the kingdom of God.” Here we have the same word, “except,” again. What
does he mean by it? At verse seven, he explains as follows: “Marvel not
that I said unto thee, _Ye must be born again_.” _You must repent_ or
_perish_, then, is the meaning of the words, “except ye repent, ye
shall perish.” Repentance is then required of “all men, everywhere,”
and is indispensable—_must be_.

But what evidence have you that repentance is the second item? It is
the second item, because we have shown that faith is the first, which
shows that repentance can not be the first; and because Peter—Acts ii.
3, and iii. 19,—addressing people who believed, but had not repented
or done anything else, commanded them to repent. He makes it the second
item. It is the second item, because a man can not repent till he
believes in the Lord, before whom he must repent, and who convinces him
of sin, for, “by the law is the knowledge of sin,” which shows that it
must follow after faith; and because there is no other item in all the
records of conversions required, that he can acceptably comply with,
till he does repent. An impenitent person can not pray, confess, be
baptized, or do anything acceptable to God. The person, therefore, who
is a believer in the Lord Jesus Christ, can not get over repentance, or
do any thing else acceptable to God till he repents. His faith will do
no good so long as he continues in impenitence. For his impenitence,
if he persists in it, he must perish. In the order of God, it is the
second step, and unless taken, will eternally stand between him and the
third step. No advance can ever be made till he repents. “Except ye
repent, ye shall perish.” It is true, that Ananias did not command Saul
to repent; but it was not because it was omitted in his case, for no
man ever entered the Kingdom of God without repentance; but he was not
commanded to repent, for the good reason he had repented before Ananias
came to him. We are not to expect any historian, in giving records of
conversions, and so many instances, to mention all the items in each


This has been a puzzling question. It is hard to find out precisely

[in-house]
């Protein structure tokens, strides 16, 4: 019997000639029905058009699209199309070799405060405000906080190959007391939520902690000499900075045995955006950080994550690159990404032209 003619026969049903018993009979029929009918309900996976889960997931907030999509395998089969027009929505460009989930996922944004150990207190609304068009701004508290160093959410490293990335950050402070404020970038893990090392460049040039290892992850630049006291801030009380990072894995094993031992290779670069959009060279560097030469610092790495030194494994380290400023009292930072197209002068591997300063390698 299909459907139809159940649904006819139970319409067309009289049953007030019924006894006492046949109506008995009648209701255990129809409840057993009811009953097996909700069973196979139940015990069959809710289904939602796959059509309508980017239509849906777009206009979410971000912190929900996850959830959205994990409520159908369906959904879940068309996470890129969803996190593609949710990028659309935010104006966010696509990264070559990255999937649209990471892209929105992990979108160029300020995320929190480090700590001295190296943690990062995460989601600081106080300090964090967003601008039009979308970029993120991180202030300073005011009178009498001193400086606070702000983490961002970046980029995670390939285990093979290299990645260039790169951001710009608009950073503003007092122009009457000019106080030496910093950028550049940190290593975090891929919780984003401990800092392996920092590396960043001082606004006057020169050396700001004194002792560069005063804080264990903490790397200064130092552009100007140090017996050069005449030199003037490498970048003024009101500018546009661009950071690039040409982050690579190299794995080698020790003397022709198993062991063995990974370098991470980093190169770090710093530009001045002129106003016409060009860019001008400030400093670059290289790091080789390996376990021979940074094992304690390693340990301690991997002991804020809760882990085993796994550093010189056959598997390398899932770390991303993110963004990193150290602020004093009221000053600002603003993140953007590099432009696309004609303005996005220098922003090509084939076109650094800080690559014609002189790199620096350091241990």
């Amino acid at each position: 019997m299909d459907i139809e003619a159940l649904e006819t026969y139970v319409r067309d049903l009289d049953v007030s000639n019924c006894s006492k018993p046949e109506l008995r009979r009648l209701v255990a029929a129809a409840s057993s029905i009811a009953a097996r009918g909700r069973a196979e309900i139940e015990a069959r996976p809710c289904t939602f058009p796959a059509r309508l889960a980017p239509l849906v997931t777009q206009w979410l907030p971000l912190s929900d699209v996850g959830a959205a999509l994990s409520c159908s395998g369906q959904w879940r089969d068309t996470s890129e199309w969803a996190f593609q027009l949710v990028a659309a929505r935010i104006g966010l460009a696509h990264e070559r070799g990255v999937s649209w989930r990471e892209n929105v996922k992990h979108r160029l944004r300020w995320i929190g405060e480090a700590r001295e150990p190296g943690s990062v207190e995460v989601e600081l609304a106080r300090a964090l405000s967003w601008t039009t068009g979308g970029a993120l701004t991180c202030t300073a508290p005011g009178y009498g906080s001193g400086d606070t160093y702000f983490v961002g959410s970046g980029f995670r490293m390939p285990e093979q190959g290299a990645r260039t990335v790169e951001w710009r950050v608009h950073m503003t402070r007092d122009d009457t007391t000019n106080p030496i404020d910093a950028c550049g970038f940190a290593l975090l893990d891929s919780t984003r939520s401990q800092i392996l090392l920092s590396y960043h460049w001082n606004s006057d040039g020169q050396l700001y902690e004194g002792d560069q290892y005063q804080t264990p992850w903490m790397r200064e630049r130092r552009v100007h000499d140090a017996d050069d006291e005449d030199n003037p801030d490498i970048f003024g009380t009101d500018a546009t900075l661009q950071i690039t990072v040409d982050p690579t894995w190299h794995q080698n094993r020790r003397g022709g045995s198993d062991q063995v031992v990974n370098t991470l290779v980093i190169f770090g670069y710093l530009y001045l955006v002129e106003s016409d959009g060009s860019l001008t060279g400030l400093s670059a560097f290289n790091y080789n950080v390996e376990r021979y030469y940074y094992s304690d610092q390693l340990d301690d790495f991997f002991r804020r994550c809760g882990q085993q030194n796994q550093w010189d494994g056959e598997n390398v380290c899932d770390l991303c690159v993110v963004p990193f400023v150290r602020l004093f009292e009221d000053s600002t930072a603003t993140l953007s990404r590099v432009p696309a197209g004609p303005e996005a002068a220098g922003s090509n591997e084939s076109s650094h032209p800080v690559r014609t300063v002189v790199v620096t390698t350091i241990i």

what it is. Not a man yet, of all who have been engaged in fighting
this monster, has defined it, explained it, or told what it is. It
has been called a dangerous _heresy_, and so many hideous warnings
have been given against it, that the hair would almost stand upon
a man’s head to hear about it, and yet no one has told what it is.
The reason no one has defined _Campbellism_, is, simply, that _there
is no such thing in existence_, except in the imaginations of some
misguided doctors. As near as any man can now come, at what they mean
by Campbellism, it is _Christianity itself_, unmixed, unadulterated,
and without any other name. This is evident, for, when they hear a man
preach, who preaches nothing but Christianity, nothing but Christ,
simply aiming to convert men to him, and induce them to receive him
as their only Leader, they call it _Campbellism_. It is nothing but a
nick-name they have given the gospel, to keep men from hearing it. In
the same way, they call the preacher a _Campbellite_, who will preach
nothing but the gospel, nothing but Christianity, to raise prejudice
against him and prevent people from hearing him. In precisely the same
spirit, here comes Rev. N. L. Rice, of heresy-hunting memory, in a
tract of forty pages against Campbellism, which the reader may think as
he pleases about, but which is as much against the religion of Christ,
and those trying to receive it, practice it, and maintain it, and it
_alone_, as was in the power of Dr. Rice to make it, without, in so
many words, saying so. No man in this country, at this time, can preach